Scientists: ‘How can we best care for Hagia Sophia?’
When I first found myself in Sultanahmet Square in mid 90s as a visitor from London, I had difficulty in finding my orientation. I could not locate north from south, east from west. I could not differentiate between all those old structures, around the ancient Hippodrome.
What was which, their date, their religion, their public function, which was a mosque, a converted church, a public building, a ministry, a private house, a library, a public bath turned into a museum? It took me some time to learn how to look at each one from a different point of view, trying to imagine their historical context, the people who lived in the period of their prime, their turbulent times, their peaceful times. The one structure I could not put into a specific time or space framework was Hagia Sophia.
To me it looked as if it always stood there at that corner of the old Hippodrome, a huge building with successive upward curves culminating on that unbelievable dome, but at the same time with its feet firmly on the ground. It always gave me the impression that nothing could make that building shake, not the strongest earthquake or the nastiest corrosion in its foundations. After moving to Istanbul, Hagia Sophia became a sort of reference point for me, a reference to the city, to its history, to its geography.
I had the illusion that nothing would be cruel enough to disturb its inner balance which kept it alive for fifteen hundred years or so. But my illusionary certainty came to an abrupt stop one day when a sophisticated tour guide who was walking foreign visitors through the shaded arches of Hagia Sophia, he told me that all his professional life, he wondered how fragile the building is. “It is out of pure luck, that it is still standing, “he told me, explaining how shaky and brittle is the subsoil of the historic peninsula, how much continuous repair and support work has to be done in keeping such a huge structure standing on virtually a “moving sandy ground”.
The seismic nature of Istanbul which sent us a terrible signal in August 1999 was also a terrible signal for the historical peninsula of Istanbul where Hagia Sophia is the oldest historical building. The message is that even the most valuable, unique relic of human civilization can be destroyed forever in a matter of seconds. It is a matter beyond politics or religion or even a human decision.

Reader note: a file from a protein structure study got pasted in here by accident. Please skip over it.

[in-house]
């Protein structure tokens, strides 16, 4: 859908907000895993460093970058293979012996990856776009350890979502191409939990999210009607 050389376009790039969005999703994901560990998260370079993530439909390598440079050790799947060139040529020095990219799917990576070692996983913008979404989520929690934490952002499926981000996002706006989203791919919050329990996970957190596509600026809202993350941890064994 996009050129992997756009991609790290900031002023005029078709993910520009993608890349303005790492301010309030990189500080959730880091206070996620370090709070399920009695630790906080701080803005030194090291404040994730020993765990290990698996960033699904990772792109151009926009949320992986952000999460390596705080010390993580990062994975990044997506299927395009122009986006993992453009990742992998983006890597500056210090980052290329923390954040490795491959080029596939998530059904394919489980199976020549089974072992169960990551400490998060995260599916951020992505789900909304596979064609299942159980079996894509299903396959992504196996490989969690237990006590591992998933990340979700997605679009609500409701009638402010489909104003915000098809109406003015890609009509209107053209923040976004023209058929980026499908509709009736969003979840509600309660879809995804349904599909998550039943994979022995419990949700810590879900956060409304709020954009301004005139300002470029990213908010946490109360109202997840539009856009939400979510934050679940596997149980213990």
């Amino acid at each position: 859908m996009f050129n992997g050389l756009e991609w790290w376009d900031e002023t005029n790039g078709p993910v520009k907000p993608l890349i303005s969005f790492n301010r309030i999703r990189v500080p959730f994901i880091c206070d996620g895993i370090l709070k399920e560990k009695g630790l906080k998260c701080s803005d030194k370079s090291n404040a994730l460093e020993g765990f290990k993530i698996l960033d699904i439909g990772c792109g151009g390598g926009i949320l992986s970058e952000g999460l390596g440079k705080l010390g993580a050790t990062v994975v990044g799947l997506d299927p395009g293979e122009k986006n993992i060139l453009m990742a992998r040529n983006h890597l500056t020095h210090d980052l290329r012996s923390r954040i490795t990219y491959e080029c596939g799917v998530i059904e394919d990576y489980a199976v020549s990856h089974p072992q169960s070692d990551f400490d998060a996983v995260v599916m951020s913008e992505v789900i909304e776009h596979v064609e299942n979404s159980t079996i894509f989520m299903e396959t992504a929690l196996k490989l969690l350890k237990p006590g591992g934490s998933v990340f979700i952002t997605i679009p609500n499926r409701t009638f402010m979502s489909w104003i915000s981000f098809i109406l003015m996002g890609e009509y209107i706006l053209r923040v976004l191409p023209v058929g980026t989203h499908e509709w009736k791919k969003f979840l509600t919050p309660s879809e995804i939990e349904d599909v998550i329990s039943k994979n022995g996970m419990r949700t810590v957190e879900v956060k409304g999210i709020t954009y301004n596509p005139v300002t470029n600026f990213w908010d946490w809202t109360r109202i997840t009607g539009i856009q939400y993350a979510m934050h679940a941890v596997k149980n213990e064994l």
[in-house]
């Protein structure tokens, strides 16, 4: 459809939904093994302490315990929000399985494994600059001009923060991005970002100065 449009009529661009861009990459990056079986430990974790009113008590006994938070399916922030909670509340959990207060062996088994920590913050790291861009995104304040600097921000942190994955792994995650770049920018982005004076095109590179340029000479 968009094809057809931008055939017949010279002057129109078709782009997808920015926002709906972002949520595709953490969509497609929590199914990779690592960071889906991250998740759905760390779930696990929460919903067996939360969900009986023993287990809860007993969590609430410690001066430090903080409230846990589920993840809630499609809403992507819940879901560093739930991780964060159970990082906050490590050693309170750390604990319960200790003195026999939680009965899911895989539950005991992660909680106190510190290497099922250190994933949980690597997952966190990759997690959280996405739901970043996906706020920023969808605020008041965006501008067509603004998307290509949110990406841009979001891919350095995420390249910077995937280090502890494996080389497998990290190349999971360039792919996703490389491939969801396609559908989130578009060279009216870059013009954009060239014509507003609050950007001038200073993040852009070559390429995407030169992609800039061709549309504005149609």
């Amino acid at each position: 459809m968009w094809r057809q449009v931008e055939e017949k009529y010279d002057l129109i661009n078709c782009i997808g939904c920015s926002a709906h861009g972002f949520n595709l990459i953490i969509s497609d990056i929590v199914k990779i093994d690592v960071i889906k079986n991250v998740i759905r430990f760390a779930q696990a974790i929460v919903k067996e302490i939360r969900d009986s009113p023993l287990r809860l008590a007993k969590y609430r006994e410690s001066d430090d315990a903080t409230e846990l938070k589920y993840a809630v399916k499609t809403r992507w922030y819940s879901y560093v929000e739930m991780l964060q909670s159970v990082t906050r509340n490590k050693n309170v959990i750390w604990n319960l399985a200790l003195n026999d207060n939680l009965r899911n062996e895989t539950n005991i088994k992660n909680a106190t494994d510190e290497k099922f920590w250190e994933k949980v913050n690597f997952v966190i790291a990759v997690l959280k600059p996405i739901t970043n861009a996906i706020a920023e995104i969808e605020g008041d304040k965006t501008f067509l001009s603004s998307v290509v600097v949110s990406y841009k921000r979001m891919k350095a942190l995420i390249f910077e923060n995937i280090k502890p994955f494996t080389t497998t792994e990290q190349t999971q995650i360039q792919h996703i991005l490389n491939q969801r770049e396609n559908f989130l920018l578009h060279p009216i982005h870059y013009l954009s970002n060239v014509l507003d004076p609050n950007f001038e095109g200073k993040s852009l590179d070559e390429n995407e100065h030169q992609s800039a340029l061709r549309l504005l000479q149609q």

So, presuming that the widespread speculation is correct that Turkish Council of State decided yesterday that Hagia Sophia should stay as a museum, although we should wait to see the full text of the decision which will be published in 15 days, it may be a chance for us to look again at the open letter that was signed by thousands of scholars of Byzantine and Ottoman culture from all over the world who took a position about the fate of this unique monument. “In our opinion, the central question is not, “Should Hagia Sophia be a museum or a mosque?” The central question is rather, “How can we best care for Hagia Sophia?”
In other words, we draw a distinction between function and stewardship. We are concerned that the ongoing dispute over function hinders the development of a management strategy commensurate to the scale of the challenges: preservation of the historical fabric and continued visibility of the works of art of all periods, Byzantine and Ottoman; responsible management of mass tourism; and protection against the threat of earthquake….
Hagia Sophia is too beautiful a monument and too precious a historical document to serve as a pawn in regional politics. Successive Byzantine, Ottoman, and Turkish governments have protected it against the ravages of time and thus maintained its significance not only for themselves, but also for future generations, including all of us.
It is a matter of vital concern to us as scholars of Byzantine and Ottoman art and culture that the current Turkish government continue this tradition of responsible stewardship.” I fully assign to this position. It is for the benefit of all parties concerned